Texas Tech coach Tommy Tuberville indicated Monday he expects running back Eric Stephens to be out for the season with the left knee injury he suffered in a 45-40 loss Saturday to Texas A&M.
Medical staffers were waiting for the swelling in Stephens’ knee to subside before doing an MRI exam, so Tuberville cautioned that definitive information is not yet available. But he seemed resigned to Stephens being done for the year.
“I don’t know what all damage,” Tuberville said. “There’s lots of damage, but we won’t know ’til (later) today. They let the swelling go down and do the MRIs and all that, but it’s not good.”
Tuberville later said, “Hopefully, we can get him back, get going in spring ball and get him back for next year and ready to go.”
The 5-foot-8, 195-pound junior from Mansfield Timberview was off to an excellent start with four 100-yard rushing performances in the first five games. He has 109 carries for 570 yards and eight touchdowns, ranking 15th in the nation with an average of 114 yards rushing per game.
Stephens got hurt on a first-and-goal play late in the third quarter after working his way back toward quarterback Seth Doege for a pass that fell incomplete. At the end of the play, A&M linebacker Damontre Moore hit Stephens low, causing him to twist and fall backward with his leg pinned.
“It’s tough to lose a guy, the type of person he is, number one,” Tuberville said. “You hate for a kid like that that’s worked that hard ... . His goal was to get a thousand yards. Number one, he wanted to win games. But he wanted to show the team, ‘Hey, in this offense, we can get a thousand yards in this league. I can help us win games.’”
Stephens was on pace to eclipse, in half a season, his rushing total of 668 yards last year, when he shared time with 2010 senior Baron Batch. Coincidentally, Batch suffered a season-ending knee injury two months ago in training camp with the Pittsburgh Steelers.
Stephens posted on his Twitter account that Moore called him Sunday to apologize.
“The hit on Eric, the guy was playing hard, stumbled,” Tuberville said. “That can happen. Like Eric said, ‘He called me yesterday,’ which I thought was great. The guy (Moore) felt just as bad as anybody. And Eric said, ‘Hey, I should have caught the ball. I wouldn’t have been in that situation.’”
Tech’s options to replace Stephens are fifth-year senior Aaron Crawford and true freshmen DeAndre Washington and Kenny Williams. Harrison Jeffers, a junior with 316 career rushing yards, has been out all season recovering from back surgery. Crawford took over Saturday after Stephens went out and finished with seven carries for 22 yards.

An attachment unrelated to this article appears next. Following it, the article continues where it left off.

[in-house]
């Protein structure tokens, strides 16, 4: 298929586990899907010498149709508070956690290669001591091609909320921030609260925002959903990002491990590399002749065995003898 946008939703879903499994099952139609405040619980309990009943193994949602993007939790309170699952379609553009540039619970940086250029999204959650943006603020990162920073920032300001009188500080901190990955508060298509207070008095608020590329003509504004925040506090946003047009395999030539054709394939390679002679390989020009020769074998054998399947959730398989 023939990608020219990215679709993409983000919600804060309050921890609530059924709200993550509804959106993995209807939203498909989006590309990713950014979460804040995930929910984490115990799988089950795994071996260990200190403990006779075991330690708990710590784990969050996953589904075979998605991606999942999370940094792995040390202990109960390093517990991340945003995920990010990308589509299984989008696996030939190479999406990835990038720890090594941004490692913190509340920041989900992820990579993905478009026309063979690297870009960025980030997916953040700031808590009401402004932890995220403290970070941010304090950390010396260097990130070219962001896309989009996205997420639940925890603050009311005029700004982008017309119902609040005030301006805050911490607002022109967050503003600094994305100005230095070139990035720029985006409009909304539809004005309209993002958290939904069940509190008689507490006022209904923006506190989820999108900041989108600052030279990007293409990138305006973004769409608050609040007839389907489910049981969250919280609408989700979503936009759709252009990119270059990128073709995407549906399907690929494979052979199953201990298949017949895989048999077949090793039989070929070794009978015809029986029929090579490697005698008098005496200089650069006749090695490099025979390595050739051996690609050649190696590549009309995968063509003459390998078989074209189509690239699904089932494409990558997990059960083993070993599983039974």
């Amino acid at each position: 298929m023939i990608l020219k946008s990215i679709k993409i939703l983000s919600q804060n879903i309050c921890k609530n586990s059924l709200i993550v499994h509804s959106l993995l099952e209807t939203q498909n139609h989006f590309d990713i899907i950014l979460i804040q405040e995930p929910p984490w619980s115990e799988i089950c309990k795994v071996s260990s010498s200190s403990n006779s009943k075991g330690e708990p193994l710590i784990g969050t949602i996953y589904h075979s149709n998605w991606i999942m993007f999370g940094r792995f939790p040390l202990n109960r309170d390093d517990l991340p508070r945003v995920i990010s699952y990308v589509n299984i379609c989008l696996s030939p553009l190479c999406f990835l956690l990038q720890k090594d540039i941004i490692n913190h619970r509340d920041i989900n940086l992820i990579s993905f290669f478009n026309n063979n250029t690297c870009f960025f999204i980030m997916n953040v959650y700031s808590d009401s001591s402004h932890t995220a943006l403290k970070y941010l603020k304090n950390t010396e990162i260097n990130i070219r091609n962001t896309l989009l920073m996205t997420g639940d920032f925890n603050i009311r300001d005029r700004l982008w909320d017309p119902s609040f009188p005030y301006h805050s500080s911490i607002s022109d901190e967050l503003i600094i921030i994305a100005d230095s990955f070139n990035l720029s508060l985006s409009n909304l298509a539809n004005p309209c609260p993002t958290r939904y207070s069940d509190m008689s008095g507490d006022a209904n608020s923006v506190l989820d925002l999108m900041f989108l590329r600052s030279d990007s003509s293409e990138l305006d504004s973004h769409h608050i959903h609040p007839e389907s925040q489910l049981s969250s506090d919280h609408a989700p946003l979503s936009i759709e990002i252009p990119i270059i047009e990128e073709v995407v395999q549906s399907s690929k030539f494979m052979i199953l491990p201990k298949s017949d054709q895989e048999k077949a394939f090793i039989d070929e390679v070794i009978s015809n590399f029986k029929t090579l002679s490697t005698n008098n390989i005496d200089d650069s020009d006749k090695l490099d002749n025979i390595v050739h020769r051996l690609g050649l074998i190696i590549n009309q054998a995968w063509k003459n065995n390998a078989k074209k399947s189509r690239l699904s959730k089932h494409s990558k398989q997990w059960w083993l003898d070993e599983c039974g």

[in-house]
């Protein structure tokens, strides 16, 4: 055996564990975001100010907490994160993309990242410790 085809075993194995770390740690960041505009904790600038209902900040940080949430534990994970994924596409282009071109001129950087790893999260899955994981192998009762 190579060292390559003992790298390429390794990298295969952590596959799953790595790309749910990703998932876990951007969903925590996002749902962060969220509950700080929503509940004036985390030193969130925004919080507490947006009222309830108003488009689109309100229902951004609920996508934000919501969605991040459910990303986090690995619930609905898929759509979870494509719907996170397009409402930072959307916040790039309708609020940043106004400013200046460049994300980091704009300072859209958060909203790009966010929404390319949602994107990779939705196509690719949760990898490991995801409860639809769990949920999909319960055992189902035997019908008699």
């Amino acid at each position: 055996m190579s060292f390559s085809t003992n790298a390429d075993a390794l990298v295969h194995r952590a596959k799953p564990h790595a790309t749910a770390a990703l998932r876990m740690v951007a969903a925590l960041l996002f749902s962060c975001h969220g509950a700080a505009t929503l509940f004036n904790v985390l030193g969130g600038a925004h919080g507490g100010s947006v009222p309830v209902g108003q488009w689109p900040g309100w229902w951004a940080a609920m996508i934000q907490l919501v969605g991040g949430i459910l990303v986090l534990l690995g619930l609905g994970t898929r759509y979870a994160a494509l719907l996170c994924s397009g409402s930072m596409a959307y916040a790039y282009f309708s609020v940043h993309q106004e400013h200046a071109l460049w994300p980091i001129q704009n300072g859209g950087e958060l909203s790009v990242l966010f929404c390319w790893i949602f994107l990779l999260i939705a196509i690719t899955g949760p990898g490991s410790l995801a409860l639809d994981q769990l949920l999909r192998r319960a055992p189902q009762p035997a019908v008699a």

Washington is the team’s second-leading rusher with 22 carries for 107 yards and two TDs. Williams, a three-time 1,000-yard rusher at Pflugerville Hendrickson, has six carries for 5 yards.
Another true freshman, Ronnie Daniels, remains on indefinite suspension.
Crawford showed flashes of ability while starting the last five games of the 2007 season. During that stretch, he had a four-touchdown game at Baylor, made some key runs in a 34-27 upset of then-No. 3 Oklahoma and scored a tying, fourth-quarter touchdown to help Tech win the Gator Bowl in overtime.
Ever since, however, he’s been a backup, and often injured.
Crawford’s experience and thick build (5-10, 211) give him a couple of edges on the freshmen.
“He’s the best blocker we’ve got,” Tuberrville said. “It’s important that your running back be a physical guy who can protect. He was as good (at that) as Eric was. And we used him a lot in those situations.
“The problem with Aaron is staying healthy. He can be a 100-yard rusher a game, but he’s got to be able to get that mentality and understand sometimes you’re going to have to play through getting knocked around a little bit, because carrying the ball three times a game as compared to 15 or 20 is a whole lot different in this league.”
Tech (4-1, 1-1 in the Big 12 Conference) hosts No. 17 Kansas State (5-0, 2-0) at 6 p.m. Saturday at Jones AT&T Stadium.
To comment on this story:
email@example.com • 766-8734
firstname.lastname@example.org • 766-2166